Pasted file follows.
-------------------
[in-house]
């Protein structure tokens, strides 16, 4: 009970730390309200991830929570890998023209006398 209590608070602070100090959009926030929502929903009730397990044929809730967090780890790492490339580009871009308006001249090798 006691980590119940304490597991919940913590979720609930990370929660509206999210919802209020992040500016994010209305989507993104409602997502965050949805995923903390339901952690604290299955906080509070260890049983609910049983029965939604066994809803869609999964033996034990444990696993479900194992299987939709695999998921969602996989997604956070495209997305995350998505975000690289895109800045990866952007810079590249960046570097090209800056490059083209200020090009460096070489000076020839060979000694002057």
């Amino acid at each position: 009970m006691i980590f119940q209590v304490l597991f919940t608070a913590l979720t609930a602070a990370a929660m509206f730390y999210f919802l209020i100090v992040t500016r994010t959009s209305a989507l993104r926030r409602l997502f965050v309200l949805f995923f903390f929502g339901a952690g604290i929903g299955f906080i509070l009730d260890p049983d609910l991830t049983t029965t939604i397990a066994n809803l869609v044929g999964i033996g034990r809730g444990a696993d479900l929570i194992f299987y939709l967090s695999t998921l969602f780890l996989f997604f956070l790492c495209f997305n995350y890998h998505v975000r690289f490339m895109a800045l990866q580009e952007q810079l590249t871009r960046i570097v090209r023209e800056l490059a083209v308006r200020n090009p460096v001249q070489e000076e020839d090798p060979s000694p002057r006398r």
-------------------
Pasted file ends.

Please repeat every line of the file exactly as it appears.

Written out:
[in-house]
């Protein structure tokens, strides 16, 4: 009970730390309200991830929570890998023209006398 209590608070602070100090959009926030929502929903009730397990044929809730967090780890790492490339580009871009308006001249090798 006691980590119940304490597991919940913590979720609930990370929660509206999210919802209020992040500016994010209305989507993104409602997502965050949805995923903390339901952690604290299955906080509070260890049983609910049983029965939604066994809803869609999964033996034990444990696993479900194992299987939709695999998921969602996989997604956070495209997305995350998505975000690289895109800045990866952007810079590249960046570097090209800056490059083209200020090009460096070489000076020839060979000694002057």
């Amino acid at each position: 009970m006691i980590f119940q209590v304490l597991f919940t608070a913590l979720t609930a602070a990370a929660m509206f730390y999210f919802l209020i100090v992040t500016r994010t959009s209305a989507l993104r926030r409602l997502f965050v309200l949805f995923f903390f929502g339901a952690g604290i929903g299955f906080i509070l009730d260890p049983d609910l991830t049983t029965t939604i397990a066994n809803l869609v044929g999964i033996g034990r809730g444990a696993d479900l929570i194992f299987y939709l967090s695999t998921l969602f780890l996989f997604f956070l790492c495209f997305n995350y890998h998505v975000r690289f490339m895109a800045l990866q580009e952007q810079l590249t871009r960046i570097v090209r023209e800056l490059a083209v308006r200020n090009p460096v001249q070489e000076e020839d090798p060979s000694p002057r006398r």